How well will Gulf businesses capitalise on World Cup Qatar 2022? (Published in Gulf News)

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Global sporting events can prise open new chances for businesses – trade finance can help

Peter Maerevoet, Special to Gulf News

Like any major sporting event, the FIFA World Cup 2022 in Qatar will bring an influx of sponsorships, tourism, and a wealth of new opportunities. Businesses are aiming to make the most of this experience, but are also wary as they are at the post-Covid recovery stage. Therefore, most businesses want to ensure their moves are as profitable as possible, while involving minimal risk.

Catering to a global market can be quite challenging for any local business, especially if it involves foreign direct investments (FDI). Nevertheless, doing so successfully will mean growth for both the business and the local economy. Therefore, businesses need financial backing and support that will aid them in taking the step forward in terms of investments and scope of work while managing the risks of international trade.

Economic impact of sporting events

Evidence shows how hosting major sporting events increases FDI. The Investment Promotional Agency Qatar already reported that investments worth $19.2 billion were secured in Q2-2022 alone. As seen in other countries that have hosted major sporting events, the trend for FDIs tends to increase too.

According to PwC, the Middle East's sports business is forecast to increase by 8.7 per cent over the next 3-5 years. The GCC sports sector is expected to grow the quickest overall, while the global sports industry is only expected to grow by 3 per cent. As hosts for the World Cup, many investors are now looking at Qatar and even possibly its neighbours like the UAE, which had a $13.79 billion FDI inflow in 2019, the highest in the region.

Some major beneficiaries of this event will be the tourism sector along with corporate travel and representatives to whom local business owners will have the chance to sell their products and services. The government expects to see a $17 billion boost in its economy due to the World Cup. The question now is, are businesses ready to go international?

Reduce risks in international transactions

Expanding into international trade can take businesses to the next level and is a natural next step for any enterprise. Events such as the World Cup pave the way to a number of openings - but it’s not without its risks. Here are a couple of risks with international trade and how they can be mitigated.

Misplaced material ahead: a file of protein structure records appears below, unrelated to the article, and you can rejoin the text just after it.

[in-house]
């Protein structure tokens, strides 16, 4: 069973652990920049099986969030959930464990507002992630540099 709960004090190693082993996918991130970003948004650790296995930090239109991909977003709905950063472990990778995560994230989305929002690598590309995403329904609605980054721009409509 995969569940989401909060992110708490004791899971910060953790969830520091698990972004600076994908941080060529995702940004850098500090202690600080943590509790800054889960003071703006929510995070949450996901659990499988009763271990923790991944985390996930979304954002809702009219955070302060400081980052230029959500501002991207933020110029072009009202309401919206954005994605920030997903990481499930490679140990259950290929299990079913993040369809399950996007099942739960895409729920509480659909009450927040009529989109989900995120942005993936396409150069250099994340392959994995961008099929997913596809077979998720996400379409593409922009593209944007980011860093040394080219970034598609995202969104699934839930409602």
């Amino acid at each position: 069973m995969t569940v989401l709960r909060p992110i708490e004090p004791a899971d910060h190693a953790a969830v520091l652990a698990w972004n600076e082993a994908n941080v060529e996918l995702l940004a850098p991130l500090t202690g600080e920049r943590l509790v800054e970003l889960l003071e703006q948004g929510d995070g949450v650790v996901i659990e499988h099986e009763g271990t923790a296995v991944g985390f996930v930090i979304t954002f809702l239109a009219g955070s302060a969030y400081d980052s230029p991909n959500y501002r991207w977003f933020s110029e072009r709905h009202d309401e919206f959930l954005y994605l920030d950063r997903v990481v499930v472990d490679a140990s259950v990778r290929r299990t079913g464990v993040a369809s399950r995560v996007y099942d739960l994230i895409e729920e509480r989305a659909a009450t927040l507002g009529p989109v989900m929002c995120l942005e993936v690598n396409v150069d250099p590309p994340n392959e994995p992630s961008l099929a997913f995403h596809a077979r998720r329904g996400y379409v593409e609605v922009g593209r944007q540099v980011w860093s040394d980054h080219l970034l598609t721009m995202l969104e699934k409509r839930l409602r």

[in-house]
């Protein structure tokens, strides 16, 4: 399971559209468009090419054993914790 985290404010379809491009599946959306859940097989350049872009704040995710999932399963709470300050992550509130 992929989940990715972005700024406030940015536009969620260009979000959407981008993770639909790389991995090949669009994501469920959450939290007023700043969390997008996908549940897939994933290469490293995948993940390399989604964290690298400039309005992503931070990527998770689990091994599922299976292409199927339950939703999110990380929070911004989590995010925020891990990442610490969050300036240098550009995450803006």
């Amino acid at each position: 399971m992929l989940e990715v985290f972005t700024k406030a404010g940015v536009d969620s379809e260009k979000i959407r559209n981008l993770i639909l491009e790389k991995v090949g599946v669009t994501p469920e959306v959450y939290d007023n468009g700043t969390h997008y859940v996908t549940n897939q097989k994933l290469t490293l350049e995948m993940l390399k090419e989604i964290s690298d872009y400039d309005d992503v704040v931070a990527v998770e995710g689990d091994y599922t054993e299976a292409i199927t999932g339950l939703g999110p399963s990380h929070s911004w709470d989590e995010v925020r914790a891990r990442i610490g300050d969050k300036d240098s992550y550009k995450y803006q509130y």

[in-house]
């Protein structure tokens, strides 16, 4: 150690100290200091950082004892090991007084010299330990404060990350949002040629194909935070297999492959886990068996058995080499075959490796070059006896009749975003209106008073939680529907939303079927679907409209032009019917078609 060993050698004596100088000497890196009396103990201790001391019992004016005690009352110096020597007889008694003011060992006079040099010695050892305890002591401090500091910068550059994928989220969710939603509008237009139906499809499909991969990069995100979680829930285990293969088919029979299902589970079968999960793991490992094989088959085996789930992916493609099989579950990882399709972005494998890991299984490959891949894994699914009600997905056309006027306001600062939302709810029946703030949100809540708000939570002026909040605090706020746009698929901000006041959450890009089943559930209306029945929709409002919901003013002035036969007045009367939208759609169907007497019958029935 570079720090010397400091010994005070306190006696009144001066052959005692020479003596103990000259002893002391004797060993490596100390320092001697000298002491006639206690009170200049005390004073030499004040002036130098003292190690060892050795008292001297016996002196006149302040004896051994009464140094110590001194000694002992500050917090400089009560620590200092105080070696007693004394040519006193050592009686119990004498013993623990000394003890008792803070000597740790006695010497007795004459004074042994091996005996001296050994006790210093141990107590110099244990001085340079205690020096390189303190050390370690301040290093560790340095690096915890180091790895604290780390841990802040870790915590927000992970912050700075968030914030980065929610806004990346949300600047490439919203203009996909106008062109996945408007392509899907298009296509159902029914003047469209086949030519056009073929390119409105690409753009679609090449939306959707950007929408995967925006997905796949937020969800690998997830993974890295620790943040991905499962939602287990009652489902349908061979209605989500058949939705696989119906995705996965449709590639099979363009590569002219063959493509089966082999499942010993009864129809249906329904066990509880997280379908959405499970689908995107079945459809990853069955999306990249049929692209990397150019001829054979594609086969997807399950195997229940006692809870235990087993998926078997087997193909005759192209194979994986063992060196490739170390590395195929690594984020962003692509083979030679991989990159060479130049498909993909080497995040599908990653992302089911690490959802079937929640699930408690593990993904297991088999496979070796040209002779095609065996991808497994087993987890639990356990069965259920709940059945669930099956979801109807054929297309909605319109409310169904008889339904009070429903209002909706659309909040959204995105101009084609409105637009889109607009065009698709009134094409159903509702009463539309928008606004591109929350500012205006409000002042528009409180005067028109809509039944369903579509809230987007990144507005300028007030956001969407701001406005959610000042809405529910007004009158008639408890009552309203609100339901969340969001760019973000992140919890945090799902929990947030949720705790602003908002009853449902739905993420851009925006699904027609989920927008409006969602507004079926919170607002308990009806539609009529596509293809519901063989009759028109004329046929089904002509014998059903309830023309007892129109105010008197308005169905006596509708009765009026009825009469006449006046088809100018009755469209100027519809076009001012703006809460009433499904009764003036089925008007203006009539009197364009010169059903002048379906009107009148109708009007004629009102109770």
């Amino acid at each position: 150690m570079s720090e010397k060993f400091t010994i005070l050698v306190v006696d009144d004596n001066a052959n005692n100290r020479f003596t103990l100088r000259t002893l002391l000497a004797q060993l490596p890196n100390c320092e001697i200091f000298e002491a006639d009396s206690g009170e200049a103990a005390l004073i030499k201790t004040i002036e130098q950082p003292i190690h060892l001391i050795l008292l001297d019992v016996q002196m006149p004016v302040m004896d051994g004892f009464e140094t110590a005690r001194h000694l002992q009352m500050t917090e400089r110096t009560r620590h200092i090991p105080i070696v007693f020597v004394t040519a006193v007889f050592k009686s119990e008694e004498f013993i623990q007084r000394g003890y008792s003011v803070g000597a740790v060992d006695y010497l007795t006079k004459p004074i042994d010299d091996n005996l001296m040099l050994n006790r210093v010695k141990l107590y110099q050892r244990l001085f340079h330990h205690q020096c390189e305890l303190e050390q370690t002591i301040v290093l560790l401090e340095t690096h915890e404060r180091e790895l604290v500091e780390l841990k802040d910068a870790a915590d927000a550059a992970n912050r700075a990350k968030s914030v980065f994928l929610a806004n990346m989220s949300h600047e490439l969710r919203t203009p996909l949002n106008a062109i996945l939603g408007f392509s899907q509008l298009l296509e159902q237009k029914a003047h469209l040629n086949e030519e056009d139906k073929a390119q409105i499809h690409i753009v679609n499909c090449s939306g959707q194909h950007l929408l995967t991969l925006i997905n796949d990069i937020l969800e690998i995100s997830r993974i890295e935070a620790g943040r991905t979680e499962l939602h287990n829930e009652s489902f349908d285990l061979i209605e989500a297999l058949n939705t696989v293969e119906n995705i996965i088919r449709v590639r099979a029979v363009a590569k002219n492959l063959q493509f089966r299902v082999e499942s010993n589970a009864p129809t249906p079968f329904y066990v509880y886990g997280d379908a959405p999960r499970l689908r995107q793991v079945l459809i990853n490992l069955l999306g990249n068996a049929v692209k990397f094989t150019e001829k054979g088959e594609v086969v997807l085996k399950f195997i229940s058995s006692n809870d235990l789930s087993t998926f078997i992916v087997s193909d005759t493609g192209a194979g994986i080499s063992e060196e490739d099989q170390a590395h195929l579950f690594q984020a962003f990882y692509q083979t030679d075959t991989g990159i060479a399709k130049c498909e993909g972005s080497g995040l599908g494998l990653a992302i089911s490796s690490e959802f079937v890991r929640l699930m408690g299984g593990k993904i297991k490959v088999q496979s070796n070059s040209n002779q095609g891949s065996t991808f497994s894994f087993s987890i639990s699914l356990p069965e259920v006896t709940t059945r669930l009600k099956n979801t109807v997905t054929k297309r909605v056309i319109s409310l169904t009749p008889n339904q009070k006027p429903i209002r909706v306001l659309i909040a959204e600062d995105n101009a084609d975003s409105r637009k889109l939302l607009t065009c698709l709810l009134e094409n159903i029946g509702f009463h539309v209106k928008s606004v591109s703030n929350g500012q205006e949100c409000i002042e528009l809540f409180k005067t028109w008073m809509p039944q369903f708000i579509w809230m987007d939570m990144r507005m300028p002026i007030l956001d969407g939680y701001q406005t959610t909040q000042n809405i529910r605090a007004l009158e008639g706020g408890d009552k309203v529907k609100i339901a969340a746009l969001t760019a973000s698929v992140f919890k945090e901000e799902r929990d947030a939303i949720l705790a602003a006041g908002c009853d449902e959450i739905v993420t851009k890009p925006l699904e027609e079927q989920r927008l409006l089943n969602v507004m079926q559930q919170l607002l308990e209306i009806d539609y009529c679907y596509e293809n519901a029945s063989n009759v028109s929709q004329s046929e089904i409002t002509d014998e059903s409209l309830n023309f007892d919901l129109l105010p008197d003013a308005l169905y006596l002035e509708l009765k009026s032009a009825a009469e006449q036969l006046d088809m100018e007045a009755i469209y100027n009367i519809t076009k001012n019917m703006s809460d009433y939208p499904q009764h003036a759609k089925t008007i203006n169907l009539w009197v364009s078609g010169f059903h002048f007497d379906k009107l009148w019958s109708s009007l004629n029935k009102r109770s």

Payment terms and delays

One of the biggest challenges in international trade is payment. Long credit periods that can extend up to 90 or even 180 days after the goods have been dispatched are common. This can drain the company’s working capital, which in turn affects the smooth running of operations, payments to suppliers and overall working. However, using trade finance can insulate your business from these risks.

When it comes to payments, it is best to work with an intermediary. The intermediary advances the funds to the client and the buyer pays back the intermediary on the due date. This provides timely cash and ensures that businesses are able to fulfill their financial obligations on time.

Global variables

Issues like political unrest, economic downturns, and currency exchange rates can derail the delivery of goods and services or the transaction itself. Opting to seek the support of trade finance companies can help businesses navigate smoothly in international markets. They can offer the best advice on how to make the most of the current situations and utilize the opportunities in the global market.

Economies of scale

Most of the major sporting events last for a limited period of time and need to be capitalized on; however, being limited by current spending power can prevent businesses from doing so. Trade finance can help businesses place larger orders with suppliers to achieve economies of scale, which raise the possibility of more profits over a limited time and strengthen buyer relationships. This helps businesses enhance their competitive edge and buying power.

In essence, with a financial trade intermediary, you won’t be venturing into new opportunities on your own. You will be covered against business risk, cash crunches and any other business hiccups, helping you achieve your financial goals to your best potential.